Lavia frons affinis, the Yellow-winged bat, is native to Africa south of the Sahara desert. It is an echolocating bat that belongs to Megadermatidae, a group characterized by a noseleaf and very large ears that are joined at their base along the midline of the skull. Yellow-winged bats are insectivorous. They hunt like flycatchers, waiting on a perch and then swooping out to capture prey flying nearby, usually returning to the perch to feed. They are thought to live in permanent, territorial pairs.
About the Species
This specimen was collected from Faradje, Congo on 14 October 1912. It was made available to the University of Texas High-Resolution X-ray CT Facility for scanning by Anthony Troncale and Dr. Nancy Simmons of the American Museum of Natural History and Dr. Timothy Rowe of The University of Texas at Austin. Funding for scanning was provided by the American Museum of Natural History's Digital Library. Funding for image processing was provided by a National Science Foundation Digital Libraries Initiative grant to Dr. Rowe.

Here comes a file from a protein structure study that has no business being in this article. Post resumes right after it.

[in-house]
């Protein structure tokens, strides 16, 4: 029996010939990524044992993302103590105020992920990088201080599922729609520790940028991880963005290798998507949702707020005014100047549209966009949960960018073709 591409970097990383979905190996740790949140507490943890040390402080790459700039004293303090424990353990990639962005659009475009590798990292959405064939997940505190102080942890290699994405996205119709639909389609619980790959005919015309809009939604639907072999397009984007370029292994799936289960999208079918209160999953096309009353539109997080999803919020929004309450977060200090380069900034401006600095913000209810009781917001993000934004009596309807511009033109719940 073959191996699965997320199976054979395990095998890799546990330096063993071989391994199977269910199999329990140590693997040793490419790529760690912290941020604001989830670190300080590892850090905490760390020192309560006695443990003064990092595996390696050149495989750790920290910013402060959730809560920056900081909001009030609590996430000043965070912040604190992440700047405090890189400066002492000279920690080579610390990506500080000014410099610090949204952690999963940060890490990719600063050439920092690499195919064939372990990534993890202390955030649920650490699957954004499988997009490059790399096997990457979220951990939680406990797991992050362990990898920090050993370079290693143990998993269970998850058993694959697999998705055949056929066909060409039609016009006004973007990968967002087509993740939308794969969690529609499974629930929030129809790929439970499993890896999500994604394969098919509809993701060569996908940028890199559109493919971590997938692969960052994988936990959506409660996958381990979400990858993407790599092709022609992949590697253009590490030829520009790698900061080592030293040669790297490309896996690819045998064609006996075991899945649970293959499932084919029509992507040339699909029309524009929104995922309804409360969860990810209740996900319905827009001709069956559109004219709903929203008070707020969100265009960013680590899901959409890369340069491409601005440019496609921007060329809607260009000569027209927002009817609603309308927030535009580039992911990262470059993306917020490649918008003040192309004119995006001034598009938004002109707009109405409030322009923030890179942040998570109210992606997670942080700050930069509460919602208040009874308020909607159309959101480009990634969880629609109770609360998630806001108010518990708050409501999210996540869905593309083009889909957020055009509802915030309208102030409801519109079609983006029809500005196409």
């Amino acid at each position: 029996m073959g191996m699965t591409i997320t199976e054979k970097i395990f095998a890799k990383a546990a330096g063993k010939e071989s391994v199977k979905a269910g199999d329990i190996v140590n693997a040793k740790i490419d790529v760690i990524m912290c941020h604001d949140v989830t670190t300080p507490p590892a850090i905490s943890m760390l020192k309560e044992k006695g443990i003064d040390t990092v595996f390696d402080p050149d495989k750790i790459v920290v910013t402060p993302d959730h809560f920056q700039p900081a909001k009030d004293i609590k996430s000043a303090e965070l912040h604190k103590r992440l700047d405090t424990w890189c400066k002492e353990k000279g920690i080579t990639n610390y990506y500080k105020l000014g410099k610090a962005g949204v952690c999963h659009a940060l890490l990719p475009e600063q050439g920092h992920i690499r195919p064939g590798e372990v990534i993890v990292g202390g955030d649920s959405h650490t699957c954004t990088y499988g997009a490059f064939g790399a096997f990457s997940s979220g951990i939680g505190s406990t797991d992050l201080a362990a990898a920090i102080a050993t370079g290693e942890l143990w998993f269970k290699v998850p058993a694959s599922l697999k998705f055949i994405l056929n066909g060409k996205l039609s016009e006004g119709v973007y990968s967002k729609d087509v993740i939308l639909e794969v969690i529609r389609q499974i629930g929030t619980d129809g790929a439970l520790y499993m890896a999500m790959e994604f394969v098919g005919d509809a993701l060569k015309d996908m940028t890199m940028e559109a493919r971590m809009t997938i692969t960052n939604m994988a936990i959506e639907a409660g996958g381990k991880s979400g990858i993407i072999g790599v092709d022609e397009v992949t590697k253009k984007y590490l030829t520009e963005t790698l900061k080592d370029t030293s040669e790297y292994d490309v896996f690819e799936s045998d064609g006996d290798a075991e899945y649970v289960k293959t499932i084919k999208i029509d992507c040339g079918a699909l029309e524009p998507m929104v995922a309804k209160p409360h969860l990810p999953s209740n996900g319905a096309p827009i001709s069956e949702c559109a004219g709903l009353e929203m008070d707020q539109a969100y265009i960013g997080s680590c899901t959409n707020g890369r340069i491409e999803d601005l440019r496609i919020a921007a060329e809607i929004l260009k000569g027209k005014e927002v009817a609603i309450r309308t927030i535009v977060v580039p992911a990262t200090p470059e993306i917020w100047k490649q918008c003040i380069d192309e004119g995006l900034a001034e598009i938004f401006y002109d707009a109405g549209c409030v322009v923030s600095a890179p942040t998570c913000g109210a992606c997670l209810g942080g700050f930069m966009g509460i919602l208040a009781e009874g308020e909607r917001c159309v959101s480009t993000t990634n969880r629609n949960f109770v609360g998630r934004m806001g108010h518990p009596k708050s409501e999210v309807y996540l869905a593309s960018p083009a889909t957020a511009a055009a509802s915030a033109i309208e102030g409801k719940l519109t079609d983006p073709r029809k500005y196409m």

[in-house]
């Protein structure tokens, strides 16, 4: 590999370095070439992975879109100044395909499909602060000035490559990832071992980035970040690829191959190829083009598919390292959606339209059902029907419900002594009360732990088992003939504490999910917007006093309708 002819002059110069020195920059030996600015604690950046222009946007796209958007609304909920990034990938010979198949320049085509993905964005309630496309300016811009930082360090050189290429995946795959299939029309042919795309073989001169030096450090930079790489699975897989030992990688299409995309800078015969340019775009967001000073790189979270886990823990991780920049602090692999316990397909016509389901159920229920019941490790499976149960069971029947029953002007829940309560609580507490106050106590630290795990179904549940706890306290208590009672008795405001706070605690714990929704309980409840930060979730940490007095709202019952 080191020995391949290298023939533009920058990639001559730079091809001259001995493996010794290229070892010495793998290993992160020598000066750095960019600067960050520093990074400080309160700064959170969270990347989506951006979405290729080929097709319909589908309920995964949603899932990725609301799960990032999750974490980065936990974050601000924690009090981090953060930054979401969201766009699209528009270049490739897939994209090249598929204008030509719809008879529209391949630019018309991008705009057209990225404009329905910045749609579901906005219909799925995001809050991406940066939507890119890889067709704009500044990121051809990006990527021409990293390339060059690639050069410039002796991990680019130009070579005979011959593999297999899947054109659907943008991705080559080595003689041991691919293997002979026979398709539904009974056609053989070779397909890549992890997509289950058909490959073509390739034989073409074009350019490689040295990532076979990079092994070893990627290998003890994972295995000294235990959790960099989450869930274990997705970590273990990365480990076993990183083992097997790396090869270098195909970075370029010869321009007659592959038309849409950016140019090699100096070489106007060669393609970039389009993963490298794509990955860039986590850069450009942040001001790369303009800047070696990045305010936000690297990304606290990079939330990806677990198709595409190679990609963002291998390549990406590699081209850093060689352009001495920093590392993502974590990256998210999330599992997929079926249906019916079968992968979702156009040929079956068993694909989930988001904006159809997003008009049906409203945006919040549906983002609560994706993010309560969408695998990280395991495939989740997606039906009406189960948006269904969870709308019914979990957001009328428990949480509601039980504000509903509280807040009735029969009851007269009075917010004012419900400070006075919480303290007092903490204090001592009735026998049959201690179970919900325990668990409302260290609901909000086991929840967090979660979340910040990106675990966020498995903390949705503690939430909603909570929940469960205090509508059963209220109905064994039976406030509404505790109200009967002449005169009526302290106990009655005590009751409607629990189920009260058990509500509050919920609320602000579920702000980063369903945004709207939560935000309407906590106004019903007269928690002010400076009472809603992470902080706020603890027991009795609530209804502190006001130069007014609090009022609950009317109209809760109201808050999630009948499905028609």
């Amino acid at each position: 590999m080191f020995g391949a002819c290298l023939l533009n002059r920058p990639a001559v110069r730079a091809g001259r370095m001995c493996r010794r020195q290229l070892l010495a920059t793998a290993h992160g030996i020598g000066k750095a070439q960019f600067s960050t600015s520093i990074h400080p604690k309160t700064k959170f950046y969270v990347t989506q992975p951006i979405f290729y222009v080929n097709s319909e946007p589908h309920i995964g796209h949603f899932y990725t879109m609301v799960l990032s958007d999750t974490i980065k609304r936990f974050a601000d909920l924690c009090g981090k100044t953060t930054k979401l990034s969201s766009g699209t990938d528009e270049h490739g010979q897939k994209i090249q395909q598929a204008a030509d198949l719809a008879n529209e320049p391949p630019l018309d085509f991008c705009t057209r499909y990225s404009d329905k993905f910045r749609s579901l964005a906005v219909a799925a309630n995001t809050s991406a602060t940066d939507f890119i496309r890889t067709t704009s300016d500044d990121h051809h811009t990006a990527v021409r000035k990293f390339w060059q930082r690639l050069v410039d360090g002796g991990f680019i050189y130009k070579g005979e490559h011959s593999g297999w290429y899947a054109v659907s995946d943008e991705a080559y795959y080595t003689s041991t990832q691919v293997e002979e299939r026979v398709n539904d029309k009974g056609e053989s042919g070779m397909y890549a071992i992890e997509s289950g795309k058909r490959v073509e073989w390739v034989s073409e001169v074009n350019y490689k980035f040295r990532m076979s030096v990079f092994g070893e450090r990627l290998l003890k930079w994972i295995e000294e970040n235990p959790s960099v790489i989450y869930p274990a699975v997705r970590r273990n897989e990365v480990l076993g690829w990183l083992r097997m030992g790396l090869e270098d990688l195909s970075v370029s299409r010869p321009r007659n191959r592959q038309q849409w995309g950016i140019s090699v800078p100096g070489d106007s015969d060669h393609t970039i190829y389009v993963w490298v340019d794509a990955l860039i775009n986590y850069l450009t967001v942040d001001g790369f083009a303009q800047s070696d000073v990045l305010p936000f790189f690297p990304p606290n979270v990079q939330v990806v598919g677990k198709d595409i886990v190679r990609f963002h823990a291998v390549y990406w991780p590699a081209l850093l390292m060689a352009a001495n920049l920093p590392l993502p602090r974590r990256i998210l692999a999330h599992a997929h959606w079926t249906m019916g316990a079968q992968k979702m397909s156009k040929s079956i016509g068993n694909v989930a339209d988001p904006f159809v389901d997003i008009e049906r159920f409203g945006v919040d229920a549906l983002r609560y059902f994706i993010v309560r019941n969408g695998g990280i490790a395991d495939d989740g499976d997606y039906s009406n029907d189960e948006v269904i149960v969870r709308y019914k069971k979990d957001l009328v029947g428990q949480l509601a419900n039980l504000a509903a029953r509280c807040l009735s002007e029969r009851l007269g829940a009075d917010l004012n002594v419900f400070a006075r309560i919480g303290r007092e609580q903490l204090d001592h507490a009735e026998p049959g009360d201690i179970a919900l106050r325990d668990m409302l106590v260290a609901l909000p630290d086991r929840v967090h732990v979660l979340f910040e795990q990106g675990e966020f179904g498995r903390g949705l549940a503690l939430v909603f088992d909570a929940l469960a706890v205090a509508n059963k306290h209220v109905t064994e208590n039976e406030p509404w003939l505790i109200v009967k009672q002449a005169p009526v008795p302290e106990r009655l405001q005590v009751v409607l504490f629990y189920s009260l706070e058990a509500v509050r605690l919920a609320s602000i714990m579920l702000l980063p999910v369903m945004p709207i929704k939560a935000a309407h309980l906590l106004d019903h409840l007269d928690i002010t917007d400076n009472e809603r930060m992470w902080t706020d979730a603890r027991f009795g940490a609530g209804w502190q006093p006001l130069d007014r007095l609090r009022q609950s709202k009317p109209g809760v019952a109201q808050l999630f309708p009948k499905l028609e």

About this Specimen
The specimen was scanned by Matthew Colbert on 19 June 2002 along the coronal axis for a total of 545 slices, each slice 0.1334 mm thick with an interslice spacing of 0.1334 mm. Funding for scanning was provided by the American Museum of Natural History's Digital Library Project. The dataset displayed was reduced for optimal Web delivery from the original, much higher resolution CT data.